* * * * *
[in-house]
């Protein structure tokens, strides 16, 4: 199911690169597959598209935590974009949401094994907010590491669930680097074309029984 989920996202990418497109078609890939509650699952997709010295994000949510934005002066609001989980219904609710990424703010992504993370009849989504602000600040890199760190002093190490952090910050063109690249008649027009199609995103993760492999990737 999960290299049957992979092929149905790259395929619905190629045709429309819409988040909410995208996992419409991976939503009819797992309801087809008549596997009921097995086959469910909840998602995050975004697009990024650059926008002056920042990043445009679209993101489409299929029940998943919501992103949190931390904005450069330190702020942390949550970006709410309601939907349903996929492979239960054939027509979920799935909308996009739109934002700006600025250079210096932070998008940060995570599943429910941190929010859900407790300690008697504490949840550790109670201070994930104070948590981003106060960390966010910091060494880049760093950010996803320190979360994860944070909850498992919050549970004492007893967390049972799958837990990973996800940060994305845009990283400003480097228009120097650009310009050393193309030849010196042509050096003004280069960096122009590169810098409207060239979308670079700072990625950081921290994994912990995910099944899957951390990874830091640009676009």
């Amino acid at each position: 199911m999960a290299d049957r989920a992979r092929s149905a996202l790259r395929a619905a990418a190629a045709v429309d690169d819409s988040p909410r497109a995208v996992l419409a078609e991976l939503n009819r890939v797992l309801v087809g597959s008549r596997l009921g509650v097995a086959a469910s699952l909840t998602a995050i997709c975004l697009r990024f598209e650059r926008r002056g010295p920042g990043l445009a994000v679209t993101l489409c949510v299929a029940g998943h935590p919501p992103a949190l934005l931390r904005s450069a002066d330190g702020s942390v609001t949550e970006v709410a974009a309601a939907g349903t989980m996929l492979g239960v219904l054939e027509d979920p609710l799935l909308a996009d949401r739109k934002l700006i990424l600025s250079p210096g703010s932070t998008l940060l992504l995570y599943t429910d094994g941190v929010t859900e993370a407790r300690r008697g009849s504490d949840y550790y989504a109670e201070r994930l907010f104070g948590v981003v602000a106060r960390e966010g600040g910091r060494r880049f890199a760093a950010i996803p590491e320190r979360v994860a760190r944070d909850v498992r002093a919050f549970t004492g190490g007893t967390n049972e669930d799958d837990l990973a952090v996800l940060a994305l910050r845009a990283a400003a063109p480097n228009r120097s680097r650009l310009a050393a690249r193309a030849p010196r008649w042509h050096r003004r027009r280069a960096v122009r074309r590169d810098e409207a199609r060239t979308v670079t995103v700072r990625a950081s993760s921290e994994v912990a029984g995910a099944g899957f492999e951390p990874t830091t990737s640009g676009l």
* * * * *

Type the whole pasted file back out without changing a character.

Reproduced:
[in-house]
């Protein structure tokens, strides 16, 4: 199911690169597959598209935590974009949401094994907010590491669930680097074309029984 989920996202990418497109078609890939509650699952997709010295994000949510934005002066609001989980219904609710990424703010992504993370009849989504602000600040890199760190002093190490952090910050063109690249008649027009199609995103993760492999990737 999960290299049957992979092929149905790259395929619905190629045709429309819409988040909410995208996992419409991976939503009819797992309801087809008549596997009921097995086959469910909840998602995050975004697009990024650059926008002056920042990043445009679209993101489409299929029940998943919501992103949190931390904005450069330190702020942390949550970006709410309601939907349903996929492979239960054939027509979920799935909308996009739109934002700006600025250079210096932070998008940060995570599943429910941190929010859900407790300690008697504490949840550790109670201070994930104070948590981003106060960390966010910091060494880049760093950010996803320190979360994860944070909850498992919050549970004492007893967390049972799958837990990973996800940060994305845009990283400003480097228009120097650009310009050393193309030849010196042509050096003004280069960096122009590169810098409207060239979308670079700072990625950081921290994994912990995910099944899957951390990874830091640009676009």
């Amino acid at each position: 199911m999960a290299d049957r989920a992979r092929s149905a996202l790259r395929a619905a990418a190629a045709v429309d690169d819409s988040p909410r497109a995208v996992l419409a078609e991976l939503n009819r890939v797992l309801v087809g597959s008549r596997l009921g509650v097995a086959a469910s699952l909840t998602a995050i997709c975004l697009r990024f598209e650059r926008r002056g010295p920042g990043l445009a994000v679209t993101l489409c949510v299929a029940g998943h935590p919501p992103a949190l934005l931390r904005s450069a002066d330190g702020s942390v609001t949550e970006v709410a974009a309601a939907g349903t989980m996929l492979g239960v219904l054939e027509d979920p609710l799935l909308a996009d949401r739109k934002l700006i990424l600025s250079p210096g703010s932070t998008l940060l992504l995570y599943t429910d094994g941190v929010t859900e993370a407790r300690r008697g009849s504490d949840y550790y989504a109670e201070r994930l907010f104070g948590v981003v602000a106060r960390e966010g600040g910091r060494r880049f890199a760093a950010i996803p590491e320190r979360v994860a760190r944070d909850v498992r002093a919050f549970t004492g190490g007893t967390n049972e669930d799958d837990l990973a952090v996800l940060a994305l910050r845009a990283a400003a063109p480097n228009r120097s680097r650009l310009a050393a690249r193309a030849p010196r008649w042509h050096r003004r027009r280069a960096v122009r074309r590169d810098e409207a199609r060239t979308v670079t995103v700072r990625a950081s993760s921290e994994v912990a029984g995910a099944g899957f492999e951390p990874t830091t990737s640009g676009l």